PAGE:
BY EVE KUCHARSKI
Faith and sexuality are rarely mentioned together. In fact, it is not uncommon that the two topics are viewed as entirely separate. Pair those topics with a discussion of race and for many they become inaccessible. Some of those barriers were broken on April 13 at The Kellogg Hotel & Conference Center in East Lansing during an undergraduate panel.
“It’s always a good opportunity to be able to come and share that story and first of all demystify what it is to be queer, what it is to be a person of color and move beyond that as well to what are the implications for people,” said Nicole Bravo, a second-year graduate student and assistant for the Michigan State University LGBT Resource Center. Bravo has attended the panel several times.
Bravo, who was one of four panelists at the “Intersections between Faith, Race, Gender and Sexuality” event, spoke about her experiences with, divergence from and her process of recovery after being part of the Catholic faith.
“Growing up I went to Catechism and Sunday school and was involved in youth group. I was a ‘but Catholic.’ I believe this ‘but’ I don’t believe that there’s anything wrong with …,” said Bravo. “The breaking point was when I dated my first trans partner. That was the point that I could no longer reconcile the two.”
Bravo’s insight and experiences were accompanied by that of Leon Hister, Heba Afaneh and William Alexander III – each MSU students who shared traditionally conflicting stories about sexuality, faith and race.
But those were just some of the topics covered April 13 at MSU’s “Race in 21st Century America: The 10th National Conference.” Post each presenter’s introduction, the floor became an open forum for audience members to pose questions on anything from an explanation of pansexuality, to broader queries about the intersectionality of those identities.
Panelist Hister, a senior and dual major in philosophy and social relations spoke about his own experience as a member of the queer community as well as his own understanding of his biracial identity and the process of gaining confidence within it.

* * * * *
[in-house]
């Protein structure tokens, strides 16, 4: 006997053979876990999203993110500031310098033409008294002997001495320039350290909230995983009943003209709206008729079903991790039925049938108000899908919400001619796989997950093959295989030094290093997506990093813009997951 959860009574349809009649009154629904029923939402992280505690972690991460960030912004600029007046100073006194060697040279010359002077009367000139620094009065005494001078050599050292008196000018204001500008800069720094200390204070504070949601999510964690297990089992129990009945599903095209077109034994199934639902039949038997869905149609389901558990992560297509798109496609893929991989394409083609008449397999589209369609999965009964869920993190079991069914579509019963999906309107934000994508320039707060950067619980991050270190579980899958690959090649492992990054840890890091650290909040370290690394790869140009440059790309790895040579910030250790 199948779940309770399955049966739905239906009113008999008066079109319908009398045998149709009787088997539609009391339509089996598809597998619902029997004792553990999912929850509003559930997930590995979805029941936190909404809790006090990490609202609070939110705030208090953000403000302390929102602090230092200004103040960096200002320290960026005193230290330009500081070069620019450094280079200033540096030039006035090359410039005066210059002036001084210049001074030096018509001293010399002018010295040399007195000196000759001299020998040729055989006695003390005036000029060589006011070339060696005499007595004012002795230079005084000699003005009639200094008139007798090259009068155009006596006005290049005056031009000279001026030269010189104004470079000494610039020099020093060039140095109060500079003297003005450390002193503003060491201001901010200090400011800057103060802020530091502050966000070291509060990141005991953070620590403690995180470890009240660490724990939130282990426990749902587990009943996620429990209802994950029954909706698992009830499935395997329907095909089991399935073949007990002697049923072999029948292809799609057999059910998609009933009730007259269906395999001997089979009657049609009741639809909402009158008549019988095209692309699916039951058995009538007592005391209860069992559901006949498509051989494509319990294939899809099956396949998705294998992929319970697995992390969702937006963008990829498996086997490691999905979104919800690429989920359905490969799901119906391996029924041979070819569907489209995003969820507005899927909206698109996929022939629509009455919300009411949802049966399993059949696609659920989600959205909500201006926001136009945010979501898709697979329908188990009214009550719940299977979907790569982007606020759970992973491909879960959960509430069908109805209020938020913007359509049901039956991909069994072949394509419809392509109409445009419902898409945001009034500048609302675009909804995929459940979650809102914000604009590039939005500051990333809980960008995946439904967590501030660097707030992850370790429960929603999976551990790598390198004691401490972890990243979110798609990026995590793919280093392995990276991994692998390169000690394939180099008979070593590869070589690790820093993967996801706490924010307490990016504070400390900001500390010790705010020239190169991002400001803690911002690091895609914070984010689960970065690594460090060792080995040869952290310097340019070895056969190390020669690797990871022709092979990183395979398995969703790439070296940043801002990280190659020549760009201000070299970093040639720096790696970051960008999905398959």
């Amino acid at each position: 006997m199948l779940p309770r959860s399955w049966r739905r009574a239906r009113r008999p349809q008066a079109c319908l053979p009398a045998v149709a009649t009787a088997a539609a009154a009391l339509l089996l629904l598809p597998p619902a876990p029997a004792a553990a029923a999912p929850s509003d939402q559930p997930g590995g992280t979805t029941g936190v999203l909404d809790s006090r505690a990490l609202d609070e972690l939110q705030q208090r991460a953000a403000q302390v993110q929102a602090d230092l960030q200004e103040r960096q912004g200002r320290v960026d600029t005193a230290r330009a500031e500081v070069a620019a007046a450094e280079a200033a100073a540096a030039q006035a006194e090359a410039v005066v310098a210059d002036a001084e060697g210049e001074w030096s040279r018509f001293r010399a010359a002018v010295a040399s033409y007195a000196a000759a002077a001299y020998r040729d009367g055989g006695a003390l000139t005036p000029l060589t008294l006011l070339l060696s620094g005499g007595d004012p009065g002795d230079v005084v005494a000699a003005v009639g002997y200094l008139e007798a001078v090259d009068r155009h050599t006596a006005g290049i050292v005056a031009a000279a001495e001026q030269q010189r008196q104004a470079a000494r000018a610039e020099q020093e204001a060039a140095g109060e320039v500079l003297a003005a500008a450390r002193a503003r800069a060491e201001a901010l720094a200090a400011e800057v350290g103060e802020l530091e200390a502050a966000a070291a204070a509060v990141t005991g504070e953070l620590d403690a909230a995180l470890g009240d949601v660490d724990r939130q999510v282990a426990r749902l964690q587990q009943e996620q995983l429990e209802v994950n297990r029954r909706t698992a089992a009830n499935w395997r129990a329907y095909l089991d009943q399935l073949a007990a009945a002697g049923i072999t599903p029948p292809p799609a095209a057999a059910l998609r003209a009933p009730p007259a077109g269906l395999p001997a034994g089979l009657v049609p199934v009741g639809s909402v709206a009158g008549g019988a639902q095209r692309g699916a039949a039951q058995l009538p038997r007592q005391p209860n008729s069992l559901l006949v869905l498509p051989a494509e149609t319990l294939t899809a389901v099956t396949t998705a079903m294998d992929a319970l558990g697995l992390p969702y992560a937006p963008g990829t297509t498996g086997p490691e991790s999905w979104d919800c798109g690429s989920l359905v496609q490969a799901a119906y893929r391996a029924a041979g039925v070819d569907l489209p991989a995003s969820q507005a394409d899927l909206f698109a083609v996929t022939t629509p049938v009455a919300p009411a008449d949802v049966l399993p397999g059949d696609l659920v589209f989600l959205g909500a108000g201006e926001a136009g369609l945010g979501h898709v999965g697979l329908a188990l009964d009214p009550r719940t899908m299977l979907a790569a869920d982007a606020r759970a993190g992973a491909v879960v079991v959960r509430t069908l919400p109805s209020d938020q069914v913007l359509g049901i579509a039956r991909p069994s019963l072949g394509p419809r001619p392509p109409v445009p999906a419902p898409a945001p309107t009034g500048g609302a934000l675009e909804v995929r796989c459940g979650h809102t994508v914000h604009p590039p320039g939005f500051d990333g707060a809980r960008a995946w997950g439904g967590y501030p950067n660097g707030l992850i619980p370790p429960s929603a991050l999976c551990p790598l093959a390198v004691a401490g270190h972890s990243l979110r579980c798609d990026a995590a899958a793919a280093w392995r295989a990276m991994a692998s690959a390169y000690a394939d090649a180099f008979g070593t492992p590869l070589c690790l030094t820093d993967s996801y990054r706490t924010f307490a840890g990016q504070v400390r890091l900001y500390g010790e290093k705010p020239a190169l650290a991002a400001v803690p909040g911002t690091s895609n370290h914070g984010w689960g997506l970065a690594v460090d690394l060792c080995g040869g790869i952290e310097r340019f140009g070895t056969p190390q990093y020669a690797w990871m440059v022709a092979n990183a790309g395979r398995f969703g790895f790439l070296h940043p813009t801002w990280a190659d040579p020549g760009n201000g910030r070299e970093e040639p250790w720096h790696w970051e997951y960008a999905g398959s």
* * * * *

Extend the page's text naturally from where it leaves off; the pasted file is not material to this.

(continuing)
“I think that really truly we don’t do this often enough, we second-guess what we know,” Hister said.
Taylor Schaar, a student affairs employee in a program outside of MSU attended the event to aid her in her work and found the presentation insightful.
“I think that there are a lot of structures in predominantly white institutions that reinforce oppression, even if students who have marginalized identities are given access to education,” Schaar said. “I think that that is something that people aren’t really willing to examine because it’s uncomfortable.”
That push out of the comfortable set the tone of the panel, but the tension was outweighed by the positive emotion that filled the room post panel. First year masters graduate student and panelist Alexander summed up the goal of the presentation.
“When a student is from a privileged identity (learning about these identities), they’re going to be upset, but at the end of the day you have to be unapologetic about that,” Alexander said. “But also open to working with those students to help them learn and grow as well.”
For more information about the MSU LGBT Resource Center, visit the website, check it out on Facebook or follow the organization on Twitter.